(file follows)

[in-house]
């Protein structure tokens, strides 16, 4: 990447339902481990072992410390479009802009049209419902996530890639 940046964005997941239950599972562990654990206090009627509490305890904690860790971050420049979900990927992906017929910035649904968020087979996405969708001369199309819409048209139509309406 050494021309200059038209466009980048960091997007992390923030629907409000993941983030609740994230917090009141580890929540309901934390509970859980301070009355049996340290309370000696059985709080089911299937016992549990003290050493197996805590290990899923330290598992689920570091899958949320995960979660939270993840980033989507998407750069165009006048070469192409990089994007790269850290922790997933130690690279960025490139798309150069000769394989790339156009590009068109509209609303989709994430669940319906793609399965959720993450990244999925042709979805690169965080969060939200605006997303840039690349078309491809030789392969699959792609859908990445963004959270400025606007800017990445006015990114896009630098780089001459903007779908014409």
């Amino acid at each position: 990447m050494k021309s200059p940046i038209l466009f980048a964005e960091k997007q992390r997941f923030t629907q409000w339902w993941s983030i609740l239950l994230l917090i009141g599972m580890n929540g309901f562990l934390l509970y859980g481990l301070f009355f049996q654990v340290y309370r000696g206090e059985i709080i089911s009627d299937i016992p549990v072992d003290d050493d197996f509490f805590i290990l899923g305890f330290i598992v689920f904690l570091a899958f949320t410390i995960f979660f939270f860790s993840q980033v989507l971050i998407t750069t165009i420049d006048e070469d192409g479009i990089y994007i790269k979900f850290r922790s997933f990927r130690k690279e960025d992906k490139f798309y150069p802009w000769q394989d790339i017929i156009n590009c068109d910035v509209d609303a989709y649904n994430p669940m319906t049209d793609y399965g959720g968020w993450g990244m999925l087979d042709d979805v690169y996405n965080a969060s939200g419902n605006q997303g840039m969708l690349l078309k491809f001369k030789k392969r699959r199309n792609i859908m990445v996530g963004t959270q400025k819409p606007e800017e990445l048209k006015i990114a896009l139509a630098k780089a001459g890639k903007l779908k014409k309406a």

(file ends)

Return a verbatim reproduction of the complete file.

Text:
[in-house]
């Protein structure tokens, strides 16, 4: 990447339902481990072992410390479009802009049209419902996530890639 940046964005997941239950599972562990654990206090009627509490305890904690860790971050420049979900990927992906017929910035649904968020087979996405969708001369199309819409048209139509309406 050494021309200059038209466009980048960091997007992390923030629907409000993941983030609740994230917090009141580890929540309901934390509970859980301070009355049996340290309370000696059985709080089911299937016992549990003290050493197996805590290990899923330290598992689920570091899958949320995960979660939270993840980033989507998407750069165009006048070469192409990089994007790269850290922790997933130690690279960025490139798309150069000769394989790339156009590009068109509209609303989709994430669940319906793609399965959720993450990244999925042709979805690169965080969060939200605006997303840039690349078309491809030789392969699959792609859908990445963004959270400025606007800017990445006015990114896009630098780089001459903007779908014409």
């Amino acid at each position: 990447m050494k021309s200059p940046i038209l466009f980048a964005e960091k997007q992390r997941f923030t629907q409000w339902w993941s983030i609740l239950l994230l917090i009141g599972m580890n929540g309901f562990l934390l509970y859980g481990l301070f009355f049996q654990v340290y309370r000696g206090e059985i709080i089911s009627d299937i016992p549990v072992d003290d050493d197996f509490f805590i290990l899923g305890f330290i598992v689920f904690l570091a899958f949320t410390i995960f979660f939270f860790s993840q980033v989507l971050i998407t750069t165009i420049d006048e070469d192409g479009i990089y994007i790269k979900f850290r922790s997933f990927r130690k690279e960025d992906k490139f798309y150069p802009w000769q394989d790339i017929i156009n590009c068109d910035v509209d609303a989709y649904n994430p669940m319906t049209d793609y399965g959720g968020w993450g990244m999925l087979d042709d979805v690169y996405n965080a969060s939200g419902n605006q997303g840039m969708l690349l078309k491809f001369k030789k392969r699959r199309n792609i859908m990445v996530g963004t959270q400025k819409p606007e800017e990445l048209k006015i990114a896009l139509a630098k780089a001459g890639k903007l779908k014409k309406a």